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Advice from a Master Artist: Jeff Fetty’s Blacksmithing 101

For the first article in our new series Advice from a Master Artist, master blacksmith and photographer Jeff Fetty gives his tips for getting started with this creative practice.

Jeff Fetty working at his forge

Jeff Fetty working at his forge

Jeff is the owner of the blacksmithing business Jeff Fetty Designs where he produces fine craft and functional pieces, such as candleholders, furniture and fireplace tools, as well as offering custom work on commission. Working at his forge in Spencer, West Virginia, Jeff has been forging for nearly 40 years, coaxing hard, cold iron into delicately wrought objects. Jeff’s works abound with flowing organic forms and amazingly accurate renderings that are gently entwined with vines and flowers in such a subtle way that the casual observer may forget it is actually steel. 

Blacksmithing 101: Taking the Plunge into the Fire by Jeff Fetty

Getting Started

Table by the artist

Table by Jeff Fetty

I know of no other medium in which one can be as expressive as they can be with hot metal. I find it a constant adventure to manipulate a hot piece of steel as if it were clay and transform it into work that will last for generations.

One of the greatest advantages for blacksmiths is that we have the ability to make our own tools. With a way to heat the material (a Forge), a tool to shape the material (a Hammer), and a block on which to forge the material (an Anvil), anyone can make all the required hand tools needed such as tongs, flatters, swedges, punches, chisels, and many more. I know of no other craft in which this benefit is the case. For those interested in learning the art of blacksmithing, I strongly recommend acquiring these tools and start forging.


One of my favorite sayings is, “If you want to be good at something, associate yourself with the best.” To that end, it is imperative to connect with working professional blacksmiths. Fortunately, a number of excellent organizations exist in which to associate with fellow craftsmen.

Jeff working with his team

Jeff Fetty working with his team

On the state level for example, the Appalachian Blacksmiths Association (ABA) annually hosts two conferences featuring nationally acclaimed artist-blacksmiths. These events are usually held at the blacksmith shop at the Cedar Lakes Conference Center near Ripley. Also, throughout the year, the ABA hosts Hammer-ins at various members’ workshops. These occasions provide invaluable experience by showing how different smiths set up their workshops and by featuring various tooling methods of producing hand-forged iron through on-site demonstrations. Furthermore, Hammer-ins are great places to buy and sell tools. Annual dues of $10 include a quarterly newsletter.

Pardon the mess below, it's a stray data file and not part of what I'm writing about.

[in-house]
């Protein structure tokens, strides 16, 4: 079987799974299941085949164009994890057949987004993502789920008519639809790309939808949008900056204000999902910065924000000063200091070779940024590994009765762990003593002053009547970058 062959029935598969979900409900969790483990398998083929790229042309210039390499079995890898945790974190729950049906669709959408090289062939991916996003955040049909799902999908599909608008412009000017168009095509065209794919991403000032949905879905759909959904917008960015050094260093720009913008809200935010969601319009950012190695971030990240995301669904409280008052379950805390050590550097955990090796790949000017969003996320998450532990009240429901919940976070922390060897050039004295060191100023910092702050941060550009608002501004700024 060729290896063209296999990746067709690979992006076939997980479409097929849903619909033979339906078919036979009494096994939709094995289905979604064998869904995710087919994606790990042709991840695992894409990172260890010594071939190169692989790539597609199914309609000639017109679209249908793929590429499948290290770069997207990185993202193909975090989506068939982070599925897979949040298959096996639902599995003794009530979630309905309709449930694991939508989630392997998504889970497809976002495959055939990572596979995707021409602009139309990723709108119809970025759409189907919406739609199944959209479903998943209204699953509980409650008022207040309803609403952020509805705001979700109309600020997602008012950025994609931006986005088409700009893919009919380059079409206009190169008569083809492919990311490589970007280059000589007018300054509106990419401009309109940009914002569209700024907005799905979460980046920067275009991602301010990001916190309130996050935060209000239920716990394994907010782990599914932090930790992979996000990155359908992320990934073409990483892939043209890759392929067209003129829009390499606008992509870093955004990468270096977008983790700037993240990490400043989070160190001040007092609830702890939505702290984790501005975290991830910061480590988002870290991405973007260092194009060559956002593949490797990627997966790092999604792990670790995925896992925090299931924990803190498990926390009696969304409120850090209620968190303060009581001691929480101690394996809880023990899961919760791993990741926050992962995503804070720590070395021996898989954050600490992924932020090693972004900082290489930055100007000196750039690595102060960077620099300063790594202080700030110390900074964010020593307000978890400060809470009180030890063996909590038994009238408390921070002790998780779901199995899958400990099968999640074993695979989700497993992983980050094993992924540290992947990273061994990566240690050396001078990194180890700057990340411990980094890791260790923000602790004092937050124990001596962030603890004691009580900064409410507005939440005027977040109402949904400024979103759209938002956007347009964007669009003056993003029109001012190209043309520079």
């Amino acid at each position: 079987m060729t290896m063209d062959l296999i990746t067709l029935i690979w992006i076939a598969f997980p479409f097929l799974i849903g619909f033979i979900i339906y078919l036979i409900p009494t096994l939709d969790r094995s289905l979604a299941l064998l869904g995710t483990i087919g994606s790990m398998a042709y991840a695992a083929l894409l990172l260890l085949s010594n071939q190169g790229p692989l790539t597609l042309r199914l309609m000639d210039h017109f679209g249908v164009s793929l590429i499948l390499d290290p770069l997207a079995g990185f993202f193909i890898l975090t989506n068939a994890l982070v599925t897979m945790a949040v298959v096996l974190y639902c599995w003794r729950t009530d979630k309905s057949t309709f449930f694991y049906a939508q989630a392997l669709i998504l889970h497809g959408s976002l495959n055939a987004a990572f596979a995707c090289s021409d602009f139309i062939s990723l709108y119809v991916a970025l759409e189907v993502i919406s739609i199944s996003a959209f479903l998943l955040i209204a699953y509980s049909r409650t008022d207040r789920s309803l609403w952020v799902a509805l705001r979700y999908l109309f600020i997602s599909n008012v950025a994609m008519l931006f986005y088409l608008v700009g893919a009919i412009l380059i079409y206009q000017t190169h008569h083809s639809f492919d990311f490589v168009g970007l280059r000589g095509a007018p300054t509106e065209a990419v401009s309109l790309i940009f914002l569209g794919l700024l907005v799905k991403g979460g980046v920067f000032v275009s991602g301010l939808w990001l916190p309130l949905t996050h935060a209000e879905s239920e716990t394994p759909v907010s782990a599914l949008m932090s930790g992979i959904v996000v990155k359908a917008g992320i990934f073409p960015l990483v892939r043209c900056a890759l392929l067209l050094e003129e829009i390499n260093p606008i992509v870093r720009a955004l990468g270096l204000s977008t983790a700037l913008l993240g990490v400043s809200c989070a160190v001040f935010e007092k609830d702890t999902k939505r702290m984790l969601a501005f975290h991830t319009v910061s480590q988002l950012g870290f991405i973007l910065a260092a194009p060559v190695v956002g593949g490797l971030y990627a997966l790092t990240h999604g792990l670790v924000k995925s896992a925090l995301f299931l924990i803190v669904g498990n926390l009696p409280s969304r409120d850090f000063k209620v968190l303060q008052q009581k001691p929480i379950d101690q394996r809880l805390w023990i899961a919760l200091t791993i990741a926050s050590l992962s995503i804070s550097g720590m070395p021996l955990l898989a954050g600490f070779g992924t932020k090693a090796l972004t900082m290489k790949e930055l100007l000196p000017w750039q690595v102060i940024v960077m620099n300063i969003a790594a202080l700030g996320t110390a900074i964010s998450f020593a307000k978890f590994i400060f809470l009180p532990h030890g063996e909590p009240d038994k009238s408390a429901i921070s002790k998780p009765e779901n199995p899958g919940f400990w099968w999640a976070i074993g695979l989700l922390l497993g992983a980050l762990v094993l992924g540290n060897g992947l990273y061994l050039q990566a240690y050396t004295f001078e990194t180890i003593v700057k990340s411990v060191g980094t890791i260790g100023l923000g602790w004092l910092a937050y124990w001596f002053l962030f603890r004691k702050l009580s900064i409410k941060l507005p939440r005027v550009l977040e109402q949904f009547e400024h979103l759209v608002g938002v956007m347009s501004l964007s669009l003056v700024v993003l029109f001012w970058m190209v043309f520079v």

In addition to this state level organization, The Artist-Blacksmith’s Association of North America (ABANA) organizes a world-class conference biannually in different locations across the United States.

This event features a fine art gallery showcasing members’ work, business seminars, vendors selling new and old tools and equipment, and the best demonstrators from the U.S. and around the world.

ABANA also produces a high-quality professional publication called The Anvil’s Ring. The magazine alone is worth the $45 annual membership fee, in my opinion.

Craft Schools

Another very important and effective way to gain experience and to gauge interest is to take a blacksmithing class.

A number of craft schools around the country have excellent blacksmithing classes with very skilled instructors. I have often said that in my earlier years, spending a week in this type of environment, learning from the best, was worth at least a year’s experience of trying to figure things out on my own. Some noteworthy craft schools include:

Also, many colleges and universities have great metalworking programs.


I love finding deals on cool tools at antique stores and flea markets, but often I need a specific tool immediately. Therefore, if I am not interested in making it or don’t have time to make it, I recommend these sources:


Commissioned piece created by Jeff Fetty and WV woodworker Jim Probst

Commissioned piece created by Jeff Fetty and West Virginia furniture-maker Jim Probst

When I started blacksmithing in 1973, Alex Bealer’s The Art of Blacksmithing was the only helpful book readily available. It was my bible for several years. By 1977, with the renaissance of blacksmithing in full swing, Dona Meilach published Decorative and Sculptural Ironwork. This book was the first modern blacksmith book on the market, and literally changed the course of my life and career.

Since that time, hundreds of books have been written and published. Among my favorite instructional books that I recommend to aspiring blacksmiths are:

Also, a few of my favorite inspirational books featuring world-class metalwork:

And additional sources for these books:

Useful Websites for the Blacksmith

I hope this information is helpful. Feel free to email me at jeff@jefffetty.com with any questions.